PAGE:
Jason Schreier reports for Kotaku on an oddity with how Ubisoft’s Montreal office is run:
Guillaume—who asked that I not use his real name for this story—soon found himself on the third floor of one of Ubisoft’s buildings in downtown Montreal. Today he describes athe building—called “160,” after its address—as a dark, grey office, with dim lighting and a low ceiling. As Guillaume started settling in, he found other Ubisoft employees playing Facebook games and watching movies, essentially doing nothing as they waited for the company to give them new assignments. For the days, weeks, or maybe even months to come, they were in “limbo,” as Guillaume put it.
This is “interproject,” a little-known department at Ubisoft Montreal that houses developers who are between games.
On the surface, it sounds like an interesting idea: instead of laying off developers between games—which is disturbingly common—keep paying your devs between projects and give them a break.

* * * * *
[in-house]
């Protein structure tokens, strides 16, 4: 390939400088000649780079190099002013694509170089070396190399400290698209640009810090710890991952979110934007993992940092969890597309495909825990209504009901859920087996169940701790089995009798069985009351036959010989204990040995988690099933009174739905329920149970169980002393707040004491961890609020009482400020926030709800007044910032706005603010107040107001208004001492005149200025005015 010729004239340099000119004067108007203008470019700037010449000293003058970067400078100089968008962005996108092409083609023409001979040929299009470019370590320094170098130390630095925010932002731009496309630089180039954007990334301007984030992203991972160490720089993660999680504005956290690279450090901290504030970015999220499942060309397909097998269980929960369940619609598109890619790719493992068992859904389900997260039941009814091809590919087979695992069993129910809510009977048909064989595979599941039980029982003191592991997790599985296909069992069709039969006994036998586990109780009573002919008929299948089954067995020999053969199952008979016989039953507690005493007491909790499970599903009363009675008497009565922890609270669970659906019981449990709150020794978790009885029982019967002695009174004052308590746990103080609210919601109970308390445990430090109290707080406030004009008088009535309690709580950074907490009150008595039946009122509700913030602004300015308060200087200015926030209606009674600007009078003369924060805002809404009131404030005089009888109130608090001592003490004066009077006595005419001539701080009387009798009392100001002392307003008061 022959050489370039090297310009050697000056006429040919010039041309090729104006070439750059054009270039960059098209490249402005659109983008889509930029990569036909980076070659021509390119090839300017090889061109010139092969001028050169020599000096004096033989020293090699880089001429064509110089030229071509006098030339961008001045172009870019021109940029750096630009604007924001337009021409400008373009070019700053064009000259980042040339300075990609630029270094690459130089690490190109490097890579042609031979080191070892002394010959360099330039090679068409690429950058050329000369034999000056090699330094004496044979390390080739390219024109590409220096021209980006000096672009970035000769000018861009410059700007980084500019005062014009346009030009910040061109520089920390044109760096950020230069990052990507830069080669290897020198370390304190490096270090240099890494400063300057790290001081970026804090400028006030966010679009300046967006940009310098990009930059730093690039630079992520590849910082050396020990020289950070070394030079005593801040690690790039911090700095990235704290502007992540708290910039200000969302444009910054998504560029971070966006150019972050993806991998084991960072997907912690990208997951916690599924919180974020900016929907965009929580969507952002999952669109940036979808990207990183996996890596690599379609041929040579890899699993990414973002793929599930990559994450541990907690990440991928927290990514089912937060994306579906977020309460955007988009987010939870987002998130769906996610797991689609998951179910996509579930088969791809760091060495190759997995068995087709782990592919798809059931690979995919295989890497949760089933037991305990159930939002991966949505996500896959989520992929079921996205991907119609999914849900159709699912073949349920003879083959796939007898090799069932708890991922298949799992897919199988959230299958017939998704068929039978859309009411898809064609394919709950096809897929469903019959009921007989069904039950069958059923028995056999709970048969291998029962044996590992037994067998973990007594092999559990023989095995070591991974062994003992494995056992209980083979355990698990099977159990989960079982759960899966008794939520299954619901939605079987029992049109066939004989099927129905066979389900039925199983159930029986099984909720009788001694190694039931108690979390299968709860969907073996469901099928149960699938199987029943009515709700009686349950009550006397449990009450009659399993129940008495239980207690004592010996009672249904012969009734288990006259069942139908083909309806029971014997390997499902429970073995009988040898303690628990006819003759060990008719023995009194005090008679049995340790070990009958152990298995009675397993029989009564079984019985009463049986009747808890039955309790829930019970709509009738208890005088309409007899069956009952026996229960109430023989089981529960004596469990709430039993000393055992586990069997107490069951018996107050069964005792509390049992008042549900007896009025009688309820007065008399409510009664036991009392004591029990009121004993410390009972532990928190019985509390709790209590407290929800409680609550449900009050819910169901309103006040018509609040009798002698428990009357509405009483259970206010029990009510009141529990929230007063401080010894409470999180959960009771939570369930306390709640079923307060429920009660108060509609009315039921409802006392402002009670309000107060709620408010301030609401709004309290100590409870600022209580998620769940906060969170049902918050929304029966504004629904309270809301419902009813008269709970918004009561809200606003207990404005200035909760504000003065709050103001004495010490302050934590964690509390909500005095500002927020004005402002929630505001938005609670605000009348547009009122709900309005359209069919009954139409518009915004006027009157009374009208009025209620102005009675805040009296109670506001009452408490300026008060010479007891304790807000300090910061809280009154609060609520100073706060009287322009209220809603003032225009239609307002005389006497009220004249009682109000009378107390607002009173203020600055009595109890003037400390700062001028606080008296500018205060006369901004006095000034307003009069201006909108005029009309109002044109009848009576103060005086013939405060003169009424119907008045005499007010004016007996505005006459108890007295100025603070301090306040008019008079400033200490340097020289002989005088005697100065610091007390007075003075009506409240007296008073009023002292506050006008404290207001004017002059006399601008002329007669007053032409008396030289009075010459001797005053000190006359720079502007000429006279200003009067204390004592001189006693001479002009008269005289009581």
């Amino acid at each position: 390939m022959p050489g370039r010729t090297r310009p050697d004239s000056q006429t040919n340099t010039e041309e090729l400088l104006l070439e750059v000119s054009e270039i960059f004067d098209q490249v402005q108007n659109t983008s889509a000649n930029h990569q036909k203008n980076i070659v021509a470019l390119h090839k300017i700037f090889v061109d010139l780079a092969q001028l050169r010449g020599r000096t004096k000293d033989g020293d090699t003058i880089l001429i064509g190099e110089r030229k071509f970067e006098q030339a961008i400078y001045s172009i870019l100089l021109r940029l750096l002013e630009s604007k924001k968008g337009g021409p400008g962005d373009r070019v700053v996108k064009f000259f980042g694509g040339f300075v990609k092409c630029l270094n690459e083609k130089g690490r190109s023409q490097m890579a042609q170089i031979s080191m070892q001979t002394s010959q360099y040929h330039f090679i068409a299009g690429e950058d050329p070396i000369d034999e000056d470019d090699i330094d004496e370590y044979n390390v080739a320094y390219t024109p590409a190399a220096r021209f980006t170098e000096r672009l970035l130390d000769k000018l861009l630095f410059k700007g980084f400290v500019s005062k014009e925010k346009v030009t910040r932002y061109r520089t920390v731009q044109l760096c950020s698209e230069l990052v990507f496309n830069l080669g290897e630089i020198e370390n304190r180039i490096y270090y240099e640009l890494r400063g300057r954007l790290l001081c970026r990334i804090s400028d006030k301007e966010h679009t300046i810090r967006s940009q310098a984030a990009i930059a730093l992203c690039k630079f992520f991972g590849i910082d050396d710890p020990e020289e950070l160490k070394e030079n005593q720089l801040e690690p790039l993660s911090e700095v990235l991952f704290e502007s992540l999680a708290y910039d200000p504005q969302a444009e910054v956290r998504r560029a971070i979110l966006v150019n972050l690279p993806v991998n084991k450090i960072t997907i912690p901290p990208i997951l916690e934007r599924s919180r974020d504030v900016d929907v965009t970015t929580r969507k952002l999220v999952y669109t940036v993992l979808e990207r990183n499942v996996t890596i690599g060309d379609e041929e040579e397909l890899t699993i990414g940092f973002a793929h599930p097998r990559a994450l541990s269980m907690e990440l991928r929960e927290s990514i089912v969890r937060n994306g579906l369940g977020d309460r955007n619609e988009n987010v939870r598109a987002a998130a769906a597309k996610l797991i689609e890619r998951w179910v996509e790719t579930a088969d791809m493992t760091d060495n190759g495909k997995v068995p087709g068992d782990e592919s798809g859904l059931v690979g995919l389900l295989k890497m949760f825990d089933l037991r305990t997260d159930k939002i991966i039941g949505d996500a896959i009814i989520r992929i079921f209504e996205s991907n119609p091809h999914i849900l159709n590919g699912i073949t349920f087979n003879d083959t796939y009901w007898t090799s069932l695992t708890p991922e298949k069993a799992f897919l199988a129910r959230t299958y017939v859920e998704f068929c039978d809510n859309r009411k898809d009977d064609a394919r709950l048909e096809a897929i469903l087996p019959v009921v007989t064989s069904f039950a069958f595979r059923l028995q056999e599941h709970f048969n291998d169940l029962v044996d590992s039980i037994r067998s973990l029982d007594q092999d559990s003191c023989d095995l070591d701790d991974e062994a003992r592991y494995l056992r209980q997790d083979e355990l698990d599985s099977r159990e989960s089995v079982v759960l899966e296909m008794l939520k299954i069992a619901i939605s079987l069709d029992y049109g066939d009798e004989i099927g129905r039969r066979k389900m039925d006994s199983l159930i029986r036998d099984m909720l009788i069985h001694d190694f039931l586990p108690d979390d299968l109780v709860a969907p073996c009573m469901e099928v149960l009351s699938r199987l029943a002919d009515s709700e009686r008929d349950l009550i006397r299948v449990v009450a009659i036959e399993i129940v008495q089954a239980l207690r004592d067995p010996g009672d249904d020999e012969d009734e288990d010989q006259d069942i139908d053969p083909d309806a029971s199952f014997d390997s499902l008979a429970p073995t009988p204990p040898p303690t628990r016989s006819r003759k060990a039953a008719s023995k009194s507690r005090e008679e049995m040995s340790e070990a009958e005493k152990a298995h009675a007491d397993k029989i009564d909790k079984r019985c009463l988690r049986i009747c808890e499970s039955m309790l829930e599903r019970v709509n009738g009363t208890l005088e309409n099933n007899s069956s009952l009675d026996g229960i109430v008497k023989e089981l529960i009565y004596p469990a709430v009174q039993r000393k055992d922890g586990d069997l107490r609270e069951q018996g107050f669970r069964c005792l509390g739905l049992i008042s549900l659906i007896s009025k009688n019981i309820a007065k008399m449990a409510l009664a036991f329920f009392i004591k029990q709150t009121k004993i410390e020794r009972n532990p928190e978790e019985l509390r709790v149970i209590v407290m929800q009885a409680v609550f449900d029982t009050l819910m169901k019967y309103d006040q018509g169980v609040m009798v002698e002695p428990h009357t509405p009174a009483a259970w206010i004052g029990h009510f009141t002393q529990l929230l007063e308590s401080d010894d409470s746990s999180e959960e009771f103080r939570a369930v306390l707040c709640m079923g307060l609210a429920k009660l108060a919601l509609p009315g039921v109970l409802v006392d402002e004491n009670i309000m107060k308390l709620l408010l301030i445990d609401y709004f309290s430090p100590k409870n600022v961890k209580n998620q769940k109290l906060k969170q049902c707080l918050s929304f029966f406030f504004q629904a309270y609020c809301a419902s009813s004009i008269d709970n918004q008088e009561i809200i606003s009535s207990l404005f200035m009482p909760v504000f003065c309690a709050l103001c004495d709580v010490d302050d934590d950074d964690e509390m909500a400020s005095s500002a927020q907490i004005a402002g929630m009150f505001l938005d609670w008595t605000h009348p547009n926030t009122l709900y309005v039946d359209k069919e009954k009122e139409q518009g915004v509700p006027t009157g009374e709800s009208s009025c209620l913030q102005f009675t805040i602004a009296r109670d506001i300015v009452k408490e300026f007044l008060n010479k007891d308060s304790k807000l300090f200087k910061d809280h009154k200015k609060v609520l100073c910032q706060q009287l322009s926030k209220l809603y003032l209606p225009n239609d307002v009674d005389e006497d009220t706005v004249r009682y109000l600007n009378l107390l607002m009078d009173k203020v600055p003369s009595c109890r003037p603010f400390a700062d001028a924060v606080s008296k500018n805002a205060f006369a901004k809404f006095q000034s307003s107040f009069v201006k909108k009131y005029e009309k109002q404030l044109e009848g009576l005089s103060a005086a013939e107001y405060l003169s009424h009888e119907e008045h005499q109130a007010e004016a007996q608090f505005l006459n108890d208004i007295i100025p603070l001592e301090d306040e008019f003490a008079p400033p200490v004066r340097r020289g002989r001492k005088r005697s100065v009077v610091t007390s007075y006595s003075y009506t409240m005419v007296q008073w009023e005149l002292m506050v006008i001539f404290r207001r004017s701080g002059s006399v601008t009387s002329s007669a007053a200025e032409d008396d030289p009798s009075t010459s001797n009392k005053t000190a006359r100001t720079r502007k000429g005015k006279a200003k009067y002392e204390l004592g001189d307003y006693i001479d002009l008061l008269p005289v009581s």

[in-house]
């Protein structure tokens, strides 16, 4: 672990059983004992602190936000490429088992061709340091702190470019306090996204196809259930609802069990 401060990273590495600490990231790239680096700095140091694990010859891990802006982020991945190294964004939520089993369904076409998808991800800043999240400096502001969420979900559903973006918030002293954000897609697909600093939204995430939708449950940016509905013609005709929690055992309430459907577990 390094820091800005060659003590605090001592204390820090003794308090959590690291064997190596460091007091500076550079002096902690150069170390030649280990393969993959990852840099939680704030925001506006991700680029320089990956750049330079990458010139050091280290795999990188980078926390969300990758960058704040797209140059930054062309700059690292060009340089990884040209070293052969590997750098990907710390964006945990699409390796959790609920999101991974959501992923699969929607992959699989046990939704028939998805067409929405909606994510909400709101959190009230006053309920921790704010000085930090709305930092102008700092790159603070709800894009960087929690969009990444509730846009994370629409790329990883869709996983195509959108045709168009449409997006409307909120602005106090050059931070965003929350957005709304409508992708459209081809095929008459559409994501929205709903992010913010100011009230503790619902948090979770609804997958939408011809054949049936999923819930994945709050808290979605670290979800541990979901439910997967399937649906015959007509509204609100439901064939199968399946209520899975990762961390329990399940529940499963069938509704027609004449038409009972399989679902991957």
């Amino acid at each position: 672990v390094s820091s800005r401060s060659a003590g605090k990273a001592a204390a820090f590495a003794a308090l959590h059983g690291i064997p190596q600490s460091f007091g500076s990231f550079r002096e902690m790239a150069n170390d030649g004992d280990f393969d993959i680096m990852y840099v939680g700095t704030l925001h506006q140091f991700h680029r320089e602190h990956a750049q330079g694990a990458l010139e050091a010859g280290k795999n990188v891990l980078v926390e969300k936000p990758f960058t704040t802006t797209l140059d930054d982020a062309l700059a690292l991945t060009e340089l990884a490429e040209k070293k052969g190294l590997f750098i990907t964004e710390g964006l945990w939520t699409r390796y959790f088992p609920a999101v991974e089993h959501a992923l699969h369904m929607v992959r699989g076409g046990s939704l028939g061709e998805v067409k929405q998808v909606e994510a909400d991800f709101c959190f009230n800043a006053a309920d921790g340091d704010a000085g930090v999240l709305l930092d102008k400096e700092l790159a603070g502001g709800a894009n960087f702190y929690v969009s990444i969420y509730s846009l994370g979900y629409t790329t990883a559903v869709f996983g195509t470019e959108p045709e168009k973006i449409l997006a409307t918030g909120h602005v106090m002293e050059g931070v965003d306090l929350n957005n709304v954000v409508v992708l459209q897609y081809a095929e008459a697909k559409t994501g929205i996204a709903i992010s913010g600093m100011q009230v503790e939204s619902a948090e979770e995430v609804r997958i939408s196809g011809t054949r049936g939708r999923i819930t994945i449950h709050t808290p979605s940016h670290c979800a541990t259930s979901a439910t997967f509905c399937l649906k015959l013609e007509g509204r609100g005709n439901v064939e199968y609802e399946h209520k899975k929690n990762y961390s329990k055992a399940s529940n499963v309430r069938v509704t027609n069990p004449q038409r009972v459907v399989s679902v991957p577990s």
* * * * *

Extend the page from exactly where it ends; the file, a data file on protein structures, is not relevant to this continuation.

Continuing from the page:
Give it a read. It’s really rather fascinating. But there’s this:
One particularly strange wrinkle is the way in which interproject employees get new jobs. In order to get on another project, according to the people who worked there, interproject staff have to apply for new openings within the company. They already work for Ubisoft Montreal, but in order to find actual work, they often need to go through applications and interviews as if they’re coming in from elsewhere.
Every so often, according to the people I talked to, Ubisoft will clear out interproject and let go of employees who have not found a new position in the studio.
However, one thing has remained unclear for many staff: how or why people are sent to interproject in the first place. “I know a girl who’s never been at 160 in her eight years here,” said one employee. “And I know other people who have been there multiple times.”
Sounds to me like they put employees who aren’t good fits with their teams or don’t produce the way they want there and give them a chance to find another team. If they can’t within a certain amount of time, they’re done.